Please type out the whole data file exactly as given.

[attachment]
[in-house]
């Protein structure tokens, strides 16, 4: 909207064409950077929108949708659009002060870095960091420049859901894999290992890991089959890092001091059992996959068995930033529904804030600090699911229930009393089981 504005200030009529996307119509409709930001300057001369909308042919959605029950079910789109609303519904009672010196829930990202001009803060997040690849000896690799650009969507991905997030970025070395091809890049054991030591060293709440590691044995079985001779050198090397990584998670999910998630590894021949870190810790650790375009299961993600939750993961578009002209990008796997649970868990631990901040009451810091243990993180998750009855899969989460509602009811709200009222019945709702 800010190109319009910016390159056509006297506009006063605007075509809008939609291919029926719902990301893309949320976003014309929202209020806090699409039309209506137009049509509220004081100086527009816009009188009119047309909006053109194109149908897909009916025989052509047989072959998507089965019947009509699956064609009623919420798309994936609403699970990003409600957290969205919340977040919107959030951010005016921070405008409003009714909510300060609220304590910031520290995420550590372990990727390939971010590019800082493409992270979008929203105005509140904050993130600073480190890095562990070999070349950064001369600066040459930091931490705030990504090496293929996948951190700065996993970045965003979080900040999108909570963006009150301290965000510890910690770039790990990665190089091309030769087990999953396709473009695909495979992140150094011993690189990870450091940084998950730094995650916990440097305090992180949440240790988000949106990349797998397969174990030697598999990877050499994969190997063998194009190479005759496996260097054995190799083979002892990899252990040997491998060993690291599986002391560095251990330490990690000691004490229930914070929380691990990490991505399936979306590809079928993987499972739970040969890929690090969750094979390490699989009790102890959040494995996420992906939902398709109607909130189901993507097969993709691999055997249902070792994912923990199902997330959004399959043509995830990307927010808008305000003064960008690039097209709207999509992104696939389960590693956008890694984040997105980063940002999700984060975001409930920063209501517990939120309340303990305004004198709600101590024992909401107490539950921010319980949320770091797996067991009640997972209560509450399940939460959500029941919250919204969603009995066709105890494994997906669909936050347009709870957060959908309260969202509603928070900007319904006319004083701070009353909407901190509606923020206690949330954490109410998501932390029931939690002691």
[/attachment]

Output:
[in-house]
């Protein structure tokens, strides 16, 4: 909207064409950077929108949708659009002060870095960091420049859901894999290992890991089959890092001091059992996959068995930033529904804030600090699911229930009393089981 504005200030009529996307119509409709930001300057001369909308042919959605029950079910789109609303519904009672010196829930990202001009803060997040690849000896690799650009969507991905997030970025070395091809890049054991030591060293709440590691044995079985001779050198090397990584998670999910998630590894021949870190810790650790375009299961993600939750993961578009002209990008796997649970868990631990901040009451810091243990993180998750009855899969989460509602009811709200009222019945709702 800010190109319009910016390159056509006297506009006063605007075509809008939609291919029926719902990301893309949320976003014309929202209020806090699409039309209506137009049509509220004081100086527009816009009188009119047309909006053109194109149908897909009916025989052509047989072959998507089965019947009509699956064609009623919420798309994936609403699970990003409600957290969205919340977040919107959030951010005016921070405008409003009714909510300060609220304590910031520290995420550590372990990727390939971010590019800082493409992270979008929203105005509140904050993130600073480190890095562990070999070349950064001369600066040459930091931490705030990504090496293929996948951190700065996993970045965003979080900040999108909570963006009150301290965000510890910690770039790990990665190089091309030769087990999953396709473009695909495979992140150094011993690189990870450091940084998950730094995650916990440097305090992180949440240790988000949106990349797998397969174990030697598999990877050499994969190997063998194009190479005759496996260097054995190799083979002892990899252990040997491998060993690291599986002391560095251990330490990690000691004490229930914070929380691990990490991505399936979306590809079928993987499972739970040969890929690090969750094979390490699989009790102890959040494995996420992906939902398709109607909130189901993507097969993709691999055997249902070792994912923990199902997330959004399959043509995830990307927010808008305000003064960008690039097209709207999509992104696939389960590693956008890694984040997105980063940002999700984060975001409930920063209501517990939120309340303990305004004198709600101590024992909401107490539950921010319980949320770091797996067991009640997972209560509450399940939460959500029941919250919204969603009995066709105890494994997906669909936050347009709870957060959908309260969202509603928070900007319904006319004083701070009353909407901190509606923020206690949330954490109410998501932390029931939690002691």